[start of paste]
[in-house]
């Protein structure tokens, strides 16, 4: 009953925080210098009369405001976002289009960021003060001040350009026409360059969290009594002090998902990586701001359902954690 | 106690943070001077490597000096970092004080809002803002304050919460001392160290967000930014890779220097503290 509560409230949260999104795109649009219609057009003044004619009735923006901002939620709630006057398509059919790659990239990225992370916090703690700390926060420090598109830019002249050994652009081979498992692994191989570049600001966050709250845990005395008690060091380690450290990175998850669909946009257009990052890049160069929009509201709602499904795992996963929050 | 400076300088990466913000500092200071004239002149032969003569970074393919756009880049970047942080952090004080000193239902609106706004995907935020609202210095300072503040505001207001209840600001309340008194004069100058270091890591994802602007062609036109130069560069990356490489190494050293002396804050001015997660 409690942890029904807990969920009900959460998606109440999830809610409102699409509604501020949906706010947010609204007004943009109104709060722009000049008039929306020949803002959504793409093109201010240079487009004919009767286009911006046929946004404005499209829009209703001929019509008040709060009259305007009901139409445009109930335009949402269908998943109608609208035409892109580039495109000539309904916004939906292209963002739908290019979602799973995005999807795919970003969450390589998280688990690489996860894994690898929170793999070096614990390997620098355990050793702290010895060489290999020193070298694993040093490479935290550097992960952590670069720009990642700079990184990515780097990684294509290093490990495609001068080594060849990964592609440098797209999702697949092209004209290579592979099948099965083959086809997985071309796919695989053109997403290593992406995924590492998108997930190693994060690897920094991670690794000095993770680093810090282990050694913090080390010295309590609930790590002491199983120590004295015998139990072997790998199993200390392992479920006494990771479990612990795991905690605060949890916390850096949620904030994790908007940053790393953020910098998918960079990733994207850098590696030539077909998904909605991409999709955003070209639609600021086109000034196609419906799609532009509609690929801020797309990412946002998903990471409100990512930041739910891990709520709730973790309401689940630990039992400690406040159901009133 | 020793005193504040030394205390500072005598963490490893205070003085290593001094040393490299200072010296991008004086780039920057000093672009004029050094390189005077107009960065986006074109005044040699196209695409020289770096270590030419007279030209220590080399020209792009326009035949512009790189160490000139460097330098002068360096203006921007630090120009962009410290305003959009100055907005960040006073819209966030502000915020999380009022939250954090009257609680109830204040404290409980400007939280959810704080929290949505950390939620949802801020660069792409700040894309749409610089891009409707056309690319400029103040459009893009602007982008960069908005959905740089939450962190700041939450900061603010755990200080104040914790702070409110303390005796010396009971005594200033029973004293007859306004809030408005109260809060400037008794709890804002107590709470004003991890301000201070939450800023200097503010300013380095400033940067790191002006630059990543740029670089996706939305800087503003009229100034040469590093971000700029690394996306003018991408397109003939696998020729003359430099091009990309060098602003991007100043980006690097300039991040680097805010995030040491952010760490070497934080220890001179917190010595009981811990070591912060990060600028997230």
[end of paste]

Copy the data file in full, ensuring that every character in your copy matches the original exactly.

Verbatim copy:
[in-house]
């Protein structure tokens, strides 16, 4: 009953925080210098009369405001976002289009960021003060001040350009026409360059969290009594002090998902990586701001359902954690 | 106690943070001077490597000096970092004080809002803002304050919460001392160290967000930014890779220097503290 509560409230949260999104795109649009219609057009003044004619009735923006901002939620709630006057398509059919790659990239990225992370916090703690700390926060420090598109830019002249050994652009081979498992692994191989570049600001966050709250845990005395008690060091380690450290990175998850669909946009257009990052890049160069929009509201709602499904795992996963929050 | 400076300088990466913000500092200071004239002149032969003569970074393919756009880049970047942080952090004080000193239902609106706004995907935020609202210095300072503040505001207001209840600001309340008194004069100058270091890591994802602007062609036109130069560069990356490489190494050293002396804050001015997660 409690942890029904807990969920009900959460998606109440999830809610409102699409509604501020949906706010947010609204007004943009109104709060722009000049008039929306020949803002959504793409093109201010240079487009004919009767286009911006046929946004404005499209829009209703001929019509008040709060009259305007009901139409445009109930335009949402269908998943109608609208035409892109580039495109000539309904916004939906292209963002739908290019979602799973995005999807795919970003969450390589998280688990690489996860894994690898929170793999070096614990390997620098355990050793702290010895060489290999020193070298694993040093490479935290550097992960952590670069720009990642700079990184990515780097990684294509290093490990495609001068080594060849990964592609440098797209999702697949092209004209290579592979099948099965083959086809997985071309796919695989053109997403290593992406995924590492998108997930190693994060690897920094991670690794000095993770680093810090282990050694913090080390010295309590609930790590002491199983120590004295015998139990072997790998199993200390392992479920006494990771479990612990795991905690605060949890916390850096949620904030994790908007940053790393953020910098998918960079990733994207850098590696030539077909998904909605991409999709955003070209639609600021086109000034196609419906799609532009509609690929801020797309990412946002998903990471409100990512930041739910891990709520709730973790309401689940630990039992400690406040159901009133 | 020793005193504040030394205390500072005598963490490893205070003085290593001094040393490299200072010296991008004086780039920057000093672009004029050094390189005077107009960065986006074109005044040699196209695409020289770096270590030419007279030209220590080399020209792009326009035949512009790189160490000139460097330098002068360096203006921007630090120009962009410290305003959009100055907005960040006073819209966030502000915020999380009022939250954090009257609680109830204040404290409980400007939280959810704080929290949505950390939620949802801020660069792409700040894309749409610089891009409707056309690319400029103040459009893009602007982008960069908005959905740089939450962190700041939450900061603010755990200080104040914790702070409110303390005796010396009971005594200033029973004293007859306004809030408005109260809060400037008794709890804002107590709470004003991890301000201070939450800023200097503010300013380095400033940067790191002006630059990543740029670089996706939305800087503003009229100034040469590093971000700029690394996306003018991408397109003939696998020729003359430099091009990309060098602003991007100043980006690097300039991040680097805010995030040491952010760490070497934080220890001179917190010595009981811990070591912060990060600028997230």